Just 11% of the UK population “generally like advertising” according to a recent study from Kantar. But this shouldn’t come as too much of a surprise; few of us really like adverts.

What’s changed is that we trust them less, with public favourability dropping from 48% to 28% since 1992 (Credos). Less-trusted advertising makes campaigns less-effective – and this is a cause for concern.

The finger of blame for declining trust has been pointed at the rapid rise of online advertising. The latest IAB figures show that 2018 online spend was up 15% year-on-year, now at a huge £13.44bn.

More spend means more ads; audiences have noticed and are rising up against it. And while traditional advertising (TV, billboards, newspapers) was broadcast, online ads are targeted to individuals, and in mobile (the biggest area of growth), are both personalised and delivered to a personal device.

As Bob Hoffman recognises – “In the online world, everyone lives in his or her own little digi-world. I have no idea what my friends are doing online and what ads they may be seeing… It’s not enough for [an ad] to be seen by a single person or even by many people. Someone has to know that everyone else has seen it, too.”

Yet the industry is heading the other way, with more spend moving to repeated personal targeting, fuelling negative feeling. 73% of internet users report seeing the same ads “over and over again” (Kantar) and over half feel “bombarded by advertising” (TGI).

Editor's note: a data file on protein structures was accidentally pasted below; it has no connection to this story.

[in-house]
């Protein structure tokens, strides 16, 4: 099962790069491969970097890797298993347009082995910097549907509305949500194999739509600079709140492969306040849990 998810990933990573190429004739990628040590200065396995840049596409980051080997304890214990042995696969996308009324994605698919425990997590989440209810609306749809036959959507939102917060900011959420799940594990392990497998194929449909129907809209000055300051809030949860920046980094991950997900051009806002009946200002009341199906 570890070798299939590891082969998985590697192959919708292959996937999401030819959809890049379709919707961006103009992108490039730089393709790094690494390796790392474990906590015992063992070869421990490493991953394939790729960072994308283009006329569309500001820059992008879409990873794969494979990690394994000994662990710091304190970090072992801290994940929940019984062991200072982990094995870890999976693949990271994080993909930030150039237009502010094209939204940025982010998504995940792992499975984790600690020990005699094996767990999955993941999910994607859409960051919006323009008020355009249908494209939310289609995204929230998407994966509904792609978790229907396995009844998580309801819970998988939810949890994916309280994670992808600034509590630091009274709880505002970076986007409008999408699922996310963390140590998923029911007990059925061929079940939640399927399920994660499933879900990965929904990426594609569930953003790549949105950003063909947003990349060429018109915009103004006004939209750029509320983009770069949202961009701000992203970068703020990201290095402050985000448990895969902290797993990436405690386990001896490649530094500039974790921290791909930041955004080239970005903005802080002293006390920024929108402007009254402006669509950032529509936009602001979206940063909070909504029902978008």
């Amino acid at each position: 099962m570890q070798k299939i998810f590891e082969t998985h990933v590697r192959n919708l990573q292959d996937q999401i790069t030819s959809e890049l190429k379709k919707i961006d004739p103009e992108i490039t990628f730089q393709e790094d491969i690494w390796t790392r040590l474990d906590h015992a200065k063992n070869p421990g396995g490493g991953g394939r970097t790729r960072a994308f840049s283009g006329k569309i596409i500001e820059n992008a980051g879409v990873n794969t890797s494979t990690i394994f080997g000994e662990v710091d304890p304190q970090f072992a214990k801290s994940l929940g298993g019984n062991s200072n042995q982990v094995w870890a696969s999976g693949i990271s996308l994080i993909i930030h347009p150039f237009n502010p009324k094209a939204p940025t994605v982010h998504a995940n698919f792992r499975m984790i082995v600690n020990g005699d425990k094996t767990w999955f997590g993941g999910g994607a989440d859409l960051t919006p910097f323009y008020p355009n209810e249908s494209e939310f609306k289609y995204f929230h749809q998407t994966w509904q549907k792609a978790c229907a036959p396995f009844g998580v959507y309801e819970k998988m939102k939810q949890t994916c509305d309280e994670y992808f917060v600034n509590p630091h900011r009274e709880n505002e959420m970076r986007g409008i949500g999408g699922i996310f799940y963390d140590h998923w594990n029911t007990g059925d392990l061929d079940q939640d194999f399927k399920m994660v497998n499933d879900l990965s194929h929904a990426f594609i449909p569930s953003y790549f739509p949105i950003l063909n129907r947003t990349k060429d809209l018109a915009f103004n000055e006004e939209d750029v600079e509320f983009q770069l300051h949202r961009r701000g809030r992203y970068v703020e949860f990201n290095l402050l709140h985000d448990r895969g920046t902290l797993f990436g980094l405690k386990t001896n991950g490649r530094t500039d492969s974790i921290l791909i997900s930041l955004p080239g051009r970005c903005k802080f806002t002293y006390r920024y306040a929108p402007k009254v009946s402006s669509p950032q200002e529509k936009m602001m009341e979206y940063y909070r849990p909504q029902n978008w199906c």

No wonder that audiences are taking control and avoiding ads: whether fast forwarding on TV, using adblockers (22%) or paying for ad-free subscription services, such as Spotify Premium (40%).

For most people advertising is an interruption: a break in the content they’re enjoying or pre-roll delay ahead of a video. Remembering this is the first step in improving public sentiment. The value exchange must swing back towards audiences.

It’s not enough to know who an individual is before we target them, audiences expect ads to be useful, entertaining or educating; 40% expect entertaining ads (+5% 2011-2019, TGI), while appreciation triples when they feature audiences’ favourite celebrities (16.7%).

This is where we’ve seen huge success with branded content, such as Suzuki’s recent campaign. The latest extension of our long-running IPA Gold-winning partnership with ITV saw content from fan favourites Take That slot seamlessly into ITV’s early-evening weekend entertainment programming.

Work like this not only delivers on average twice the audience engagement but, most importantly, has been proven to drive sales.